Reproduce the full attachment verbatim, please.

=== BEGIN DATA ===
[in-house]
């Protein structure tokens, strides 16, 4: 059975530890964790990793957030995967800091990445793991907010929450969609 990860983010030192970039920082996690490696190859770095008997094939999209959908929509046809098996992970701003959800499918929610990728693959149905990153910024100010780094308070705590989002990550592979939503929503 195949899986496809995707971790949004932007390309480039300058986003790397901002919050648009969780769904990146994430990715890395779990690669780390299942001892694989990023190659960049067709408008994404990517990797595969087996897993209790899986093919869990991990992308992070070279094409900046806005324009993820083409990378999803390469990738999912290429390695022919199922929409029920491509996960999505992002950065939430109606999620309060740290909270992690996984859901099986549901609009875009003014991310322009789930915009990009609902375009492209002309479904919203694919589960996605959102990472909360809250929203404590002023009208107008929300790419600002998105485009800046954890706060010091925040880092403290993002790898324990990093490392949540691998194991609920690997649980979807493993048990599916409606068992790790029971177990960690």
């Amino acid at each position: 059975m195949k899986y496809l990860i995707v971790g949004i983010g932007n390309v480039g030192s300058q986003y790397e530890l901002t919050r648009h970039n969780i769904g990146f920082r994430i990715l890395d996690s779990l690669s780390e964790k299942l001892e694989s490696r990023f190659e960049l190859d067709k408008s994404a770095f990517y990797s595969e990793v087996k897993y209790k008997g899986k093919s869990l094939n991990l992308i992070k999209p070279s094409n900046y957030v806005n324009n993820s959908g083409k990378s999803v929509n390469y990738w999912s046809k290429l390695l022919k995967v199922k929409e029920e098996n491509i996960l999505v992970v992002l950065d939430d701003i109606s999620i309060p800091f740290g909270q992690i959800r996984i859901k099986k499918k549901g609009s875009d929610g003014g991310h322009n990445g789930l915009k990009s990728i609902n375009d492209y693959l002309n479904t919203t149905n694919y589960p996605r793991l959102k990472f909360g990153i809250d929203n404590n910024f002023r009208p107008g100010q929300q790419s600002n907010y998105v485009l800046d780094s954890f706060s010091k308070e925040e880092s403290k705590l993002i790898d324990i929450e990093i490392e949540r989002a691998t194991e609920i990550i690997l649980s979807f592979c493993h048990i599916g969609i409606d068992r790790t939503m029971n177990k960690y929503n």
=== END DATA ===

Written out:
[in-house]
């Protein structure tokens, strides 16, 4: 059975530890964790990793957030995967800091990445793991907010929450969609 990860983010030192970039920082996690490696190859770095008997094939999209959908929509046809098996992970701003959800499918929610990728693959149905990153910024100010780094308070705590989002990550592979939503929503 195949899986496809995707971790949004932007390309480039300058986003790397901002919050648009969780769904990146994430990715890395779990690669780390299942001892694989990023190659960049067709408008994404990517990797595969087996897993209790899986093919869990991990992308992070070279094409900046806005324009993820083409990378999803390469990738999912290429390695022919199922929409029920491509996960999505992002950065939430109606999620309060740290909270992690996984859901099986549901609009875009003014991310322009789930915009990009609902375009492209002309479904919203694919589960996605959102990472909360809250929203404590002023009208107008929300790419600002998105485009800046954890706060010091925040880092403290993002790898324990990093490392949540691998194991609920690997649980979807493993048990599916409606068992790790029971177990960690």
């Amino acid at each position: 059975m195949k899986y496809l990860i995707v971790g949004i983010g932007n390309v480039g030192s300058q986003y790397e530890l901002t919050r648009h970039n969780i769904g990146f920082r994430i990715l890395d996690s779990l690669s780390e964790k299942l001892e694989s490696r990023f190659e960049l190859d067709k408008s994404a770095f990517y990797s595969e990793v087996k897993y209790k008997g899986k093919s869990l094939n991990l992308i992070k999209p070279s094409n900046y957030v806005n324009n993820s959908g083409k990378s999803v929509n390469y990738w999912s046809k290429l390695l022919k995967v199922k929409e029920e098996n491509i996960l999505v992970v992002l950065d939430d701003i109606s999620i309060p800091f740290g909270q992690i959800r996984i859901k099986k499918k549901g609009s875009d929610g003014g991310h322009n990445g789930l915009k990009s990728i609902n375009d492209y693959l002309n479904t919203t149905n694919y589960p996605r793991l959102k990472f909360g990153i809250d929203n404590n910024f002023r009208p107008g100010q929300q790419s600002n907010y998105v485009l800046d780094s954890f706060s010091k308070e925040e880092s403290k705590l993002i790898d324990i929450e990093i490392e949540r989002a691998t194991e609920i990550i690997l649980s979807f592979c493993h048990i599916g969609i409606d068992r790790t939503m029971n177990k960690y929503n």